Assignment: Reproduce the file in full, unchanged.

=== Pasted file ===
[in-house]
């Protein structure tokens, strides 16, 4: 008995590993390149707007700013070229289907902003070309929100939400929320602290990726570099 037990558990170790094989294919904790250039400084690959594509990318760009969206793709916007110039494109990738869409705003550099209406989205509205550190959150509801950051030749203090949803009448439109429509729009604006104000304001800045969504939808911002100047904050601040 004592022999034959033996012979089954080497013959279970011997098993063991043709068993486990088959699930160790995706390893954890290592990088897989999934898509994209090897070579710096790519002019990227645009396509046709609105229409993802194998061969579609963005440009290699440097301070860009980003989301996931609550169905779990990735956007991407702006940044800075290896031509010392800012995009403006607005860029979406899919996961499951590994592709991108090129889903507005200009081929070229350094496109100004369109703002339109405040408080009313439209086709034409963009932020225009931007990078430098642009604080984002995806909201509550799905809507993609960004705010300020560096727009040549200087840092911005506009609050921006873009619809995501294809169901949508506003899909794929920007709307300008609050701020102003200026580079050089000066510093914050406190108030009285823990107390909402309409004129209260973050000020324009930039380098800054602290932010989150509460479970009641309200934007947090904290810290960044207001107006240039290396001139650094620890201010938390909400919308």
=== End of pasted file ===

[in-house]
């Protein structure tokens, strides 16, 4: 008995590993390149707007700013070229289907902003070309929100939400929320602290990726570099 037990558990170790094989294919904790250039400084690959594509990318760009969206793709916007110039494109990738869409705003550099209406989205509205550190959150509801950051030749203090949803009448439109429509729009604006104000304001800045969504939808911002100047904050601040 004592022999034959033996012979089954080497013959279970011997098993063991043709068993486990088959699930160790995706390893954890290592990088897989999934898509994209090897070579710096790519002019990227645009396509046709609105229409993802194998061969579609963005440009290699440097301070860009980003989301996931609550169905779990990735956007991407702006940044800075290896031509010392800012995009403006607005860029979406899919996961499951590994592709991108090129889903507005200009081929070229350094496109100004369109703002339109405040408080009313439209086709034409963009932020225009931007990078430098642009604080984002995806909201509550799905809507993609960004705010300020560096727009040549200087840092911005506009609050921006873009619809995501294809169901949508506003899909794929920007709307300008609050701020102003200026580079050089000066510093914050406190108030009285823990107390909402309409004129209260973050000020324009930039380098800054602290932010989150509460479970009641309200934007947090904290810290960044207001107006240039290396001139650094620890201010938390909400919308």